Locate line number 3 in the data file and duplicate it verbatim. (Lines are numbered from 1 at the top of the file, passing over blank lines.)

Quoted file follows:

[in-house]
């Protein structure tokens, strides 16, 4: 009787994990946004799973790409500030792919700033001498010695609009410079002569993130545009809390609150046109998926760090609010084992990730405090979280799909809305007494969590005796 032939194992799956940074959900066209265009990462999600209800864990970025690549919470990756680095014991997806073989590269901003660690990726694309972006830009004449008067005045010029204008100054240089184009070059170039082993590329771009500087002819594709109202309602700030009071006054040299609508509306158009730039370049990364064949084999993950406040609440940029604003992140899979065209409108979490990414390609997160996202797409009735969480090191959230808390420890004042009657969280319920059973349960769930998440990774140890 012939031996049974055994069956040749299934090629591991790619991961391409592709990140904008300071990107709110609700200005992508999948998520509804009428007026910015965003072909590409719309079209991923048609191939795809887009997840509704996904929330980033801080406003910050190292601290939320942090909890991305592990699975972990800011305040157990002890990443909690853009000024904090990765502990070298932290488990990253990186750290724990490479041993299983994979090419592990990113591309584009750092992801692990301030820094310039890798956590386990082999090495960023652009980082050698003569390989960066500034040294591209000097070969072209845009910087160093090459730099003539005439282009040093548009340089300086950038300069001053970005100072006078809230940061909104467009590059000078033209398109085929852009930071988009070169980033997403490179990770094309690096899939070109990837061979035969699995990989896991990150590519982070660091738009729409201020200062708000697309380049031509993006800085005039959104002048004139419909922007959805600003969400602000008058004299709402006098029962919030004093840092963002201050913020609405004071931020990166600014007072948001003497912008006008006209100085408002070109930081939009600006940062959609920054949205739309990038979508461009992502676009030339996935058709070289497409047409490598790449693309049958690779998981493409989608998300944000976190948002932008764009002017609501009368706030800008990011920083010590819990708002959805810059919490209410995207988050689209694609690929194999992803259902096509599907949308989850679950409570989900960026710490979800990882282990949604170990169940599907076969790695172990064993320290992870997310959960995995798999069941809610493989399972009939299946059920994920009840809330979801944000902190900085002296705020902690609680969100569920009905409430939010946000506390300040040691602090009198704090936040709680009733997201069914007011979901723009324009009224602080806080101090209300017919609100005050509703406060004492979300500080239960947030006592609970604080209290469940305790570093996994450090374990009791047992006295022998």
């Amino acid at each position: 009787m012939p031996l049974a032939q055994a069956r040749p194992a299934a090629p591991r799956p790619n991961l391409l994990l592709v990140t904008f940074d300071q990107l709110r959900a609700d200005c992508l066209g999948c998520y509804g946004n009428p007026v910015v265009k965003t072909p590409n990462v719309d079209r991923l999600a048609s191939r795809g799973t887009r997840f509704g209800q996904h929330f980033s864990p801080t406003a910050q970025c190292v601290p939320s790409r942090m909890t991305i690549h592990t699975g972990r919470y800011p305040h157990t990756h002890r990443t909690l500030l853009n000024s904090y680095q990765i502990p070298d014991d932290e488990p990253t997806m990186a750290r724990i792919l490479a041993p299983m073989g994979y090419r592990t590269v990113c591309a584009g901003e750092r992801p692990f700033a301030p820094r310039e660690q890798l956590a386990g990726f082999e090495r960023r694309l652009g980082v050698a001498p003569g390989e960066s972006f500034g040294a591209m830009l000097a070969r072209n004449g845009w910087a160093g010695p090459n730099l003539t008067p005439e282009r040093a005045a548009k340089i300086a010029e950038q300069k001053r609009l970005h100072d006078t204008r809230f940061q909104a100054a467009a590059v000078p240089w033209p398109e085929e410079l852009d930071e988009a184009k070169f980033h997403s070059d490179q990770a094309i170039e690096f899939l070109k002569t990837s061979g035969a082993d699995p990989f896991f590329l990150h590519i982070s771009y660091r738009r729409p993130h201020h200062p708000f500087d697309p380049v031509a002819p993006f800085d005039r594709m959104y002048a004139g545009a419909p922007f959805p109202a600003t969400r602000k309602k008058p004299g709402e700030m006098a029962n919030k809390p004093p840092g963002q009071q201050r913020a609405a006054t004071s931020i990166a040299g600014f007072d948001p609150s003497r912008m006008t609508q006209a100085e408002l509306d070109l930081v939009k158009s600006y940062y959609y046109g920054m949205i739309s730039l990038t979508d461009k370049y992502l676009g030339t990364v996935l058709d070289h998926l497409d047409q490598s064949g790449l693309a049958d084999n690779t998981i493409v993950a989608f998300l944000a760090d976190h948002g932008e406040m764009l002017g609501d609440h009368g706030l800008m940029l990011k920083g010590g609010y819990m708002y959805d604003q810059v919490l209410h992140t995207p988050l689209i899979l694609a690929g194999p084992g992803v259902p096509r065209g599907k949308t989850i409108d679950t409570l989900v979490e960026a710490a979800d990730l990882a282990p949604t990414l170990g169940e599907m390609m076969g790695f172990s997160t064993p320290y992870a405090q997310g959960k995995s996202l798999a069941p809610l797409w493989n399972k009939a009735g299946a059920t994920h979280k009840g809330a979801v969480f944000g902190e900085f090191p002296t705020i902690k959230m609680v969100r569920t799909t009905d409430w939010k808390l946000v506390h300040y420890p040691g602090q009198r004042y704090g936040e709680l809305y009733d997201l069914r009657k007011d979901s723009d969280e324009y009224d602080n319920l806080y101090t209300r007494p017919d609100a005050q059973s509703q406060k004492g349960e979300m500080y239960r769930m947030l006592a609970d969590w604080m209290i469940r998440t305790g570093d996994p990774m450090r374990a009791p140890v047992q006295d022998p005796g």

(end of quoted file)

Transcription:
């Amino acid at each position: 009787m012939p031996l049974a032939q055994a069956r040749p194992a299934a090629p591991r799956p790619n991961l391409l994990l592709v990140t904008f940074d300071q990107l709110r959900a609700d200005c992508l066209g999948c998520y509804g946004n009428p007026v910015v265009k965003t072909p590409n990462v719309d079209r991923l999600a048609s191939r795809g799973t887009r997840f509704g209800q996904h929330f980033s864990p801080t406003a910050q970025c190292v601290p939320s790409r942090m909890t991305i690549h592990t699975g972990r919470y800011p305040h157990t990756h002890r990443t909690l500030l853009n000024s904090y680095q990765i502990p070298d014991d932290e488990p990253t997806m990186a750290r724990i792919l490479a041993p299983m073989g994979y090419r592990t590269v990113c591309a584009g901003e750092r992801p692990f700033a301030p820094r310039e660690q890798l956590a386990g990726f082999e090495r960023r694309l652009g980082v050698a001498p003569g390989e960066s972006f500034g040294a591209m830009l000097a070969r072209n004449g845009w910087a160093g010695p090459n730099l003539t008067p005439e282009r040093a005045a548009k340089i300086a010029e950038q300069k001053r609009l970005h100072d006078t204008r809230f940061q909104a100054a467009a590059v000078p240089w033209p398109e085929e410079l852009d930071e988009a184009k070169f980033h997403s070059d490179q990770a094309i170039e690096f899939l070109k002569t990837s061979g035969a082993d699995p990989f896991f590329l990150h590519i982070s771009y660091r738009r729409p993130h201020h200062p708000f500087d697309p380049v031509a002819p993006f800085d005039r594709m959104y002048a004139g545009a419909p922007f959805p109202a600003t969400r602000k309602k008058p004299g709402e700030m006098a029962n919030k809390p004093p840092g963002q009071q201050r913020a609405a006054t004071s931020i990166a040299g600014f007072d948001p609150s003497r912008m006008t609508q006209a100085e408002l509306d070109l930081v939009k158009s600006y940062y959609y046109g920054m949205i739309s730039l990038t979508d461009k370049y992502l676009g030339t990364v996935l058709d070289h998926l497409d047409q490598s064949g790449l693309a049958d084999n690779t998981i493409v993950a989608f998300l944000a760090d976190h948002g932008e406040m764009l002017g609501d609440h009368g706030l800008m940029l990011k920083g010590g609010y819990m708002y959805d604003q810059v919490l209410h992140t995207p988050l689209i899979l694609a690929g194999p084992g992803v259902p096509r065209g599907k949308t989850i409108d679950t409570l989900v979490e960026a710490a979800d990730l990882a282990p949604t990414l170990g169940e599907m390609m076969g790695f172990s997160t064993p320290y992870a405090q997310g959960k995995s996202l798999a069941p809610l797409w493989n399972k009939a009735g299946a059920t994920h979280k009840g809330a979801v969480f944000g902190e900085f090191p002296t705020i902690k959230m609680v969100r569920t799909t009905d409430w939010k808390l946000v506390h300040y420890p040691g602090q009198r004042y704090g936040e709680l809305y009733d997201l069914r009657k007011d979901s723009d969280e324009y009224d602080n319920l806080y101090t209300r007494p017919d609100a005050q059973s509703q406060k004492g349960e979300m500080y239960r769930m947030l006592a609970d969590w604080m209290i469940r998440t305790g570093d996994p990774m450090r374990a009791p140890v047992q006295d022998p005796g």